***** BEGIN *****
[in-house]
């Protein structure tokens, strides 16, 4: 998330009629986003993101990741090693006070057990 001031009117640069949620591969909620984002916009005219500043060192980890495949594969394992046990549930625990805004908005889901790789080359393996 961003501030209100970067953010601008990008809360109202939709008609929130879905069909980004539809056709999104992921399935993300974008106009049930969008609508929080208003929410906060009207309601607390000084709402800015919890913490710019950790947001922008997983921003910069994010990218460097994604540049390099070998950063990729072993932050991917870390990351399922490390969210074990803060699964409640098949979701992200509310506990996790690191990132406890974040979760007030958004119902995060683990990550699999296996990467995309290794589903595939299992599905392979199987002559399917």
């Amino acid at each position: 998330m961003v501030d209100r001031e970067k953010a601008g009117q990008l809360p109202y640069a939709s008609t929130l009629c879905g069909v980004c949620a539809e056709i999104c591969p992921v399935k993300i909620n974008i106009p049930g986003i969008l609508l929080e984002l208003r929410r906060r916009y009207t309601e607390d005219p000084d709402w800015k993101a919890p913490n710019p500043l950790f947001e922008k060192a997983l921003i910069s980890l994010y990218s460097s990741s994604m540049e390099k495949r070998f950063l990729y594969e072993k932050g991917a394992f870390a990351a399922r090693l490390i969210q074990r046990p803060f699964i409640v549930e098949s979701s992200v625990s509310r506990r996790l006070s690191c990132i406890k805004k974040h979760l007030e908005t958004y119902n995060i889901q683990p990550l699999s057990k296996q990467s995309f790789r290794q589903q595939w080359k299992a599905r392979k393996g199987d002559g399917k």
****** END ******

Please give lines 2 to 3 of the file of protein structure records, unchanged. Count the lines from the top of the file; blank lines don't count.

């Protein structure tokens, strides 16, 4: 998330009629986003993101990741090693006070057990 001031009117640069949620591969909620984002916009005219500043060192980890495949594969394992046990549930625990805004908005889901790789080359393996 961003501030209100970067953010601008990008809360109202939709008609929130879905069909980004539809056709999104992921399935993300974008106009049930969008609508929080208003929410906060009207309601607390000084709402800015919890913490710019950790947001922008997983921003910069994010990218460097994604540049390099070998950063990729072993932050991917870390990351399922490390969210074990803060699964409640098949979701992200509310506990996790690191990132406890974040979760007030958004119902995060683990990550699999296996990467995309290794589903595939299992599905392979199987002559399917």
């Amino acid at each position: 998330m961003v501030d209100r001031e970067k953010a601008g009117q990008l809360p109202y640069a939709s008609t929130l009629c879905g069909v980004c949620a539809e056709i999104c591969p992921v399935k993300i909620n974008i106009p049930g986003i969008l609508l929080e984002l208003r929410r906060r916009y009207t309601e607390d005219p000084d709402w800015k993101a919890p913490n710019p500043l950790f947001e922008k060192a997983l921003i910069s980890l994010y990218s460097s990741s994604m540049e390099k495949r070998f950063l990729y594969e072993k932050g991917a394992f870390a990351a399922r090693l490390i969210q074990r046990p803060f699964i409640v549930e098949s979701s992200v625990s509310r506990r996790l006070s690191c990132i406890k805004k974040h979760l007030e908005t958004y119902n995060i889901q683990p990550l699999s057990k296996q990467s995309f790789r290794q589903q595939w080359k299992a599905r392979k393996g199987d002559g399917k």